GULF MAY 2018
Iraq’s Shia Divided by Geopolitics: A Challenge for NATO Cooperation
Iraq’s parliamentary elections held the 12th of May, highlighted the rising fragmentation within the Arab Shia community: three Shiite electoral lists run for the victory. Most of all, these political players differ with regard to geopolitical visions and external backers.
In this framework, Iraq’s role and allies in the Middle East are likely to remain a contested issue, thus exposing the country to increased regional tensions among Iran, Saudi Arabia and the United States, especially after Washington’s unilateral withdrawal from the Iranian nuclear deal (Joint Comprehensive Plan of Action, JCPOA).
The Shia cleric Moqtada Al-Sadr emerged as the winner of the elections: its Alliance of Revolutionaries for Reform, a nationalist coalition encompassing the Iraqi Communist party and some civil movements, gained 54 seats. Al-Sadr gathers an anti-establishment, populist coalition claiming for tightened measures for good governance, political reforms and against corruption.
Capitalizing on widespread security demands, the Conquest Alliance of Hadi Al-Ameri, chief of the Teheran-backed Badr Organisation, won 47 seats. This coalition represents the political wing of the controversial, Iranian-supported Shia militias of Iraq (Al-Hashd Al-Shaabi/Popular Mobilization Forces, PMF), institutionalized by the Prime Minister’s executive order n° 91 (2016), although never integrated into the armed forces so far. These paramilitary groups were key actors for the territorial defeat of DAESH.
The incumbent Prime Minister Haider Al-Abadi and his national, inter-confessional coalition, Victory Alliance, gained only the third position, conquering 42 seats [The New York Times, “Iraq’s Al-Sadr Says Next Government Will Be ‘Inclusive’”, 20 May 2018]. “The State of Law”, the list headed by the former Prime Minister Nuri Al-Maliki, won 25 seats. Notwithstanding the third place, Al-Abadi should have good chances to be re-appointed as Prime Minister, in a context of extensive negotiations for the new coalition government: this is mostly due to his balanced, pragmatic stance vis-à-vis international players.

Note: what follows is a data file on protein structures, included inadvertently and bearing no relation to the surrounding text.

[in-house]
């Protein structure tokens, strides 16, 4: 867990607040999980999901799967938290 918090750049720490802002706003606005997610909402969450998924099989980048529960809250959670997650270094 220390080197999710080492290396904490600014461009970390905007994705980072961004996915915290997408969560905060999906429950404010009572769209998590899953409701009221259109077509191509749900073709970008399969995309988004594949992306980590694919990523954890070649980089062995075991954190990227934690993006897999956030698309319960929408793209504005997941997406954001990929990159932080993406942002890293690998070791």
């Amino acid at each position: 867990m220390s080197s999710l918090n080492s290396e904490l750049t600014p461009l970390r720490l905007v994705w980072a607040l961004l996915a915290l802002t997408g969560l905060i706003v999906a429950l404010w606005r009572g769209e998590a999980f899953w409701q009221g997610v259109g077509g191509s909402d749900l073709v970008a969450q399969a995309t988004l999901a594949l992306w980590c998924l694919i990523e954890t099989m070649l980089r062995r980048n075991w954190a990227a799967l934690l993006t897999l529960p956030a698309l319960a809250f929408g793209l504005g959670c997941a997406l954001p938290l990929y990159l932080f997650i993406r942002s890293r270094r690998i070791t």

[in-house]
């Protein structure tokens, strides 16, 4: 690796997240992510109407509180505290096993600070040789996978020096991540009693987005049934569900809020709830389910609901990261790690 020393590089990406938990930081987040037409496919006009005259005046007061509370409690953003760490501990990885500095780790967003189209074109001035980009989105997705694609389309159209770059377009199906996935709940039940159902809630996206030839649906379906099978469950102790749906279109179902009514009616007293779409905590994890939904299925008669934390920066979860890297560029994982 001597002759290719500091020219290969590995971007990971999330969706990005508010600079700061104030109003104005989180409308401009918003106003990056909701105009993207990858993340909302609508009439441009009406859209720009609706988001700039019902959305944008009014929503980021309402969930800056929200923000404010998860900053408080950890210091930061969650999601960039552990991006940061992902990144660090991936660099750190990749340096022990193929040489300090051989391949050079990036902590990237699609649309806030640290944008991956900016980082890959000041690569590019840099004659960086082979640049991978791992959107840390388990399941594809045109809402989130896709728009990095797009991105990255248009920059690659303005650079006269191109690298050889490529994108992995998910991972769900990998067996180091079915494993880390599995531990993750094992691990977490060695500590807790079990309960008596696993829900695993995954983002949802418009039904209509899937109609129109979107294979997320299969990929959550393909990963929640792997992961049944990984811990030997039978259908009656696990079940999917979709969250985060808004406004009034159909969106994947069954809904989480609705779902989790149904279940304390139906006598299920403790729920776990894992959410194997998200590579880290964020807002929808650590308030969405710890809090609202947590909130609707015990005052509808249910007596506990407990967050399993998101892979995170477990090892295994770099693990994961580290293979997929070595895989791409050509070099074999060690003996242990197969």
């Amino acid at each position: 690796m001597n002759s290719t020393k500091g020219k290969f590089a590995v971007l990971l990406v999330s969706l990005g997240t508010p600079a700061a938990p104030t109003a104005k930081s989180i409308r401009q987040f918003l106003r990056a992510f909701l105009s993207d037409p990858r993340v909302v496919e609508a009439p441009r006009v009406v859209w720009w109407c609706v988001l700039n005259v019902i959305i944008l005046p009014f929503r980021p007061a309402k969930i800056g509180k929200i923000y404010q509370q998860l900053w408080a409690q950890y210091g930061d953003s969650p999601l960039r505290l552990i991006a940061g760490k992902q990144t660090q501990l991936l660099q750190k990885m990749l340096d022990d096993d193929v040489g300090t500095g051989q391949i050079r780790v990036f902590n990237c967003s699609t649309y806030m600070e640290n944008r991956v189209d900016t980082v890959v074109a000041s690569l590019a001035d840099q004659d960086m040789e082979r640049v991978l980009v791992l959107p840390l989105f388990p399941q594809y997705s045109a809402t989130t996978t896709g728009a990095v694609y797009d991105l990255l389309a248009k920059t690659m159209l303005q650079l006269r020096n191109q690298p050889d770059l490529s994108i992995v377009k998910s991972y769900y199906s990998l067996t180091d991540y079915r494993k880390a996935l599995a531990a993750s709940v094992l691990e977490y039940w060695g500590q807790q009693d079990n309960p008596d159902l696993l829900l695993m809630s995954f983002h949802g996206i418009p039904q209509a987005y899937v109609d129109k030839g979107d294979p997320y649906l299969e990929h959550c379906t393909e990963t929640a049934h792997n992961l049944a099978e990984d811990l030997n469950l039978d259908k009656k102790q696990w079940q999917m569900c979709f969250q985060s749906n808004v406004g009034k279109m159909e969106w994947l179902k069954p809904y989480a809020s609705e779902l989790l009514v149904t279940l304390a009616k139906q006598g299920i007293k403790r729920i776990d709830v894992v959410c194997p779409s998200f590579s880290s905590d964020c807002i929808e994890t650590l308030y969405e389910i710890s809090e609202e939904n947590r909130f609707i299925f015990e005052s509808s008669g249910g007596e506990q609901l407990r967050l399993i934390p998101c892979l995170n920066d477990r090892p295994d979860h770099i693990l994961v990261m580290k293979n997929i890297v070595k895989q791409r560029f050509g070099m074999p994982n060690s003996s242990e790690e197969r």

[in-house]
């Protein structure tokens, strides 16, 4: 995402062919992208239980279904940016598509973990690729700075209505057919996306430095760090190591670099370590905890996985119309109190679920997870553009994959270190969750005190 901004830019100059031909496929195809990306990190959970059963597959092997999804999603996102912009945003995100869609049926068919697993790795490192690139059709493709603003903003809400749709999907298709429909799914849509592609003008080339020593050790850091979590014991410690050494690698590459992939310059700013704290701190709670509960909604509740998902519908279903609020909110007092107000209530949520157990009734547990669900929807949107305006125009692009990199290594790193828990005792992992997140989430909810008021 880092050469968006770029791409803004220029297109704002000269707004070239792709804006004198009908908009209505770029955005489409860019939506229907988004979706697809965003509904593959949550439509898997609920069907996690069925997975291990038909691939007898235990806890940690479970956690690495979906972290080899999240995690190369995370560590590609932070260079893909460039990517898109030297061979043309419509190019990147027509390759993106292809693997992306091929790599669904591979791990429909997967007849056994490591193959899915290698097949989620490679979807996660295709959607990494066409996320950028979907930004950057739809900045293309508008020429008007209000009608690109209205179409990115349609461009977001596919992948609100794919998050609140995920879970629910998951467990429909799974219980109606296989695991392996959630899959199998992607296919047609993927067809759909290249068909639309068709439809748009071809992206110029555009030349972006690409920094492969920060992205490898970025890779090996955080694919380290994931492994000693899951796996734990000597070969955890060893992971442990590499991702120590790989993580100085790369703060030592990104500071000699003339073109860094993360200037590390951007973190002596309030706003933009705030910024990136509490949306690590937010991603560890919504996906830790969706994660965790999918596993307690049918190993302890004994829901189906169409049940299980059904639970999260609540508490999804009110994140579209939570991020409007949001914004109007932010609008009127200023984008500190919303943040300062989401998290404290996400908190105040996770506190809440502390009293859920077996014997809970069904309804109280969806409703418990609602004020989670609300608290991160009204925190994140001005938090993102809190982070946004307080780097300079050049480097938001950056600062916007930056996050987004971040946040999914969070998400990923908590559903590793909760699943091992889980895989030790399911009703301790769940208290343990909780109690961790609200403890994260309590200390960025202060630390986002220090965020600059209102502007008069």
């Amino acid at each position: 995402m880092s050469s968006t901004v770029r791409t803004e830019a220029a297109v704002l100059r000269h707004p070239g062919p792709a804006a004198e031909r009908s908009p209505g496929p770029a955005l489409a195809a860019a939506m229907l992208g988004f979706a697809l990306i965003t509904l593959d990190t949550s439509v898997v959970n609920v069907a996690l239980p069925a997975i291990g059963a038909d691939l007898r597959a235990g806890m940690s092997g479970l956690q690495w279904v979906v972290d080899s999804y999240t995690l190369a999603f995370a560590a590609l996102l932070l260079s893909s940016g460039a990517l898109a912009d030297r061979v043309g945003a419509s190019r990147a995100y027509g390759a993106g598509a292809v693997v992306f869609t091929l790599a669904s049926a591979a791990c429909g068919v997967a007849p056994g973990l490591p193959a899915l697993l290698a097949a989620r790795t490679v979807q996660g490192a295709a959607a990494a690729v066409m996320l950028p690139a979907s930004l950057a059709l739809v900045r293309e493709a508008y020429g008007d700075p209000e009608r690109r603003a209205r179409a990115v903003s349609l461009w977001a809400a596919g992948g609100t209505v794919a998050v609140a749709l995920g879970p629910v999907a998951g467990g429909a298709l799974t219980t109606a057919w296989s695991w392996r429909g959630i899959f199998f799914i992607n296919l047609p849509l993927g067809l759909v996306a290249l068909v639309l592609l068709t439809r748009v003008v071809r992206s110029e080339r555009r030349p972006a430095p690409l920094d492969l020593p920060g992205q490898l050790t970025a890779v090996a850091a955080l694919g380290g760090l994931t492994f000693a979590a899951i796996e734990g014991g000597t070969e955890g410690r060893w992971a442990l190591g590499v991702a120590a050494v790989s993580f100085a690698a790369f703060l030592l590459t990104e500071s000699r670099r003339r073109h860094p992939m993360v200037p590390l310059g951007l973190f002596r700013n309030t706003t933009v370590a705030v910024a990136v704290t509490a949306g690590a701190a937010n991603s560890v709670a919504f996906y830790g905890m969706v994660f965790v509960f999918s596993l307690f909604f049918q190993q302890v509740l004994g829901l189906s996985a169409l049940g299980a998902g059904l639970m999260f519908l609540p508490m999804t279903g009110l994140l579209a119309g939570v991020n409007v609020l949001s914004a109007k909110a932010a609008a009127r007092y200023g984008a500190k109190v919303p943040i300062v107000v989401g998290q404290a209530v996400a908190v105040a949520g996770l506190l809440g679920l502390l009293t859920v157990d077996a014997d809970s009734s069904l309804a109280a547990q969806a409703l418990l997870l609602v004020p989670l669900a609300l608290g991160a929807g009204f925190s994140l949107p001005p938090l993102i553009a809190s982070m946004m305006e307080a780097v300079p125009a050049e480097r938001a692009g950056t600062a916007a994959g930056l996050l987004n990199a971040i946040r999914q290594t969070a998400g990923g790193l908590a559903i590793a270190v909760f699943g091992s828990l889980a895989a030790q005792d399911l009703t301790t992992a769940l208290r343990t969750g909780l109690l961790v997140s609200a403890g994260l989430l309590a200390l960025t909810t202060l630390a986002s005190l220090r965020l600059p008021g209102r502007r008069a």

As a matter of fact, the three major Shia coalitions are deeply divided by a decisive factor: geopolitics. Al-Sadr has always rejected not only Iran’s interferences in Iraqi politics but the same military presence of the United States. Emphasizing the ethnic factor (“Arabism”), Saudi Arabia and the United Arab Emirates publicly opened a channel of communication with Al-Sadr in August 2017, hosting him in Jeddah and then in Abu Dhabi. Al-Ameri instead, close to General Qassem Suleimani, the commander of the Al-Quds forces of the Iranian Revolutionary Guard Corps (IRGC), is one of the pillars of Teheran’s strategy in Iraq. Although accepted by Iran as interlocutor, Al-Abadi attempted to engage Arab Sunnis in the institutions and have good ties with the United States.
Sadr and Ameri’s coalitions can mobilize a remarkable number of militants and weapons; in the case of Sadr, this is especially true for Baghdad’s district. This means that political disagreements regarding Iraqi institutions and regional backers could easily turn into occasional or systematic guerrilla among rival Shia factions. Looking at the “Shia corridor”, Iran would not accept to lose its strategic range towards the Eastern Mediterranean’s coasts.
After the signature of the NATO’s Defence Capacity Building Programme for Iraq and the training initiative for Iraqi officers (started in Jordan on April 2016), NATO is planning a comprehensive mission for the training of Baghdad’s defence and security forces, with an eye to the opening of military academies. Factional balances in the next ruling coalition will be decisive to spin how the training mission (launched in response to a request by the Iraqi government and planned to start on July 2018) will be tailored. Iraq’s political settlement -and security neighbourhood- depend, first of all, by an effective and inclusive Security Sector Reform.
Eleonora Ardemagni – is Associate Research Fellow at the Italian Institute for International Political Studies (ISPI), a regular analyst for the Aspen Institute Italy. She teaches at ASERI (Graduate School of Economics and International Relations, Catholic University, Milan, Master in Middle Eastern Studies).